loopholes that circumvent the spirit of organics.
“We have targeted speakers to talk to the board,
so it’s not a free-for-all,” Moyer explained.
“We want to really find out what the industry
is saying and what farmers are saying.” The board
will also review a list of allowable non-organic materials
in processing of products labeled “organic”
that are up for sunset review every five years.
research shows organic systems
release less harmful nitrogen to water, atmosphere
A University of Washington study comparing four fertility
approaches (conventional fertilizer, organic with composted
chicken manure, organic with alfalfa meal and an integrated
combination) showed clear environmental advantages for
the organic systems. Figures showed the synthetic fertilizer
soils leached nitrogen at four to five times the rate
of the two organic treatments.
"This study is an important contribution to the
debate surrounding the sustainability of organic agriculture,
one of the most contentious topics in agricultural science
worldwide," said John B. Reganold, Regents Professor
of Soil Science at Washington State University and co-author
of the study.
Specific health claims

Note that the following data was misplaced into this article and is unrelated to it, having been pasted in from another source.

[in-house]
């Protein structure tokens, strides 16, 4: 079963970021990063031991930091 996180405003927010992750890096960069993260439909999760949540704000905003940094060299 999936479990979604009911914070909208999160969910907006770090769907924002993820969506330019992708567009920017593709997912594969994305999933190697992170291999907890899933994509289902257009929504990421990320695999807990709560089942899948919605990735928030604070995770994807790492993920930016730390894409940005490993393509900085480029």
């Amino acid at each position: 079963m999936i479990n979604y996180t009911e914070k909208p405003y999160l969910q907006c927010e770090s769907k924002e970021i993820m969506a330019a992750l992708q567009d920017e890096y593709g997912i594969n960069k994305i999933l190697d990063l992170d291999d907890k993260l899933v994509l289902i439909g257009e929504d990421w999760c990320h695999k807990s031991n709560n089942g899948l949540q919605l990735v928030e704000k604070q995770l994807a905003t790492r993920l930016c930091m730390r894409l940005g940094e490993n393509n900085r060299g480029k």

for grass-based meats valid;
more work needed on winter feed, CLA human benefits
Dr. Kate Clancy, one of the nation's leading authorities
on food systems, has authored “Greener Pastures:
How grass-fed beef and milk contribute to healthy eating.”
This is the first comprehensive comparison of fat levels
in beef and dairy products from conventionally raised
and pasture-raised animals, according to the Union of
Concerned Scientists, who authorized the work.
Clancy provides a detailed analysis of the relative
occurrence of various fatty acids within grass-fed beef
and confirms several health claims for grass-based meat
borne out by her research. Significantly, she says that
while grass-fed beef has higher levels of conjugated
linoleic acid (CLA), the available research has yet
to show that is has a positive impact on human health.
Intensive poultry production
deadly flu that started in wild, investigation shows
Wild birds are being blamed for the spread of the highly
pathogenic H5N1 flu virus, while factory farm conditions
seem to be contributing significantly, two new reports
saw. In its publication Grain, the advocacy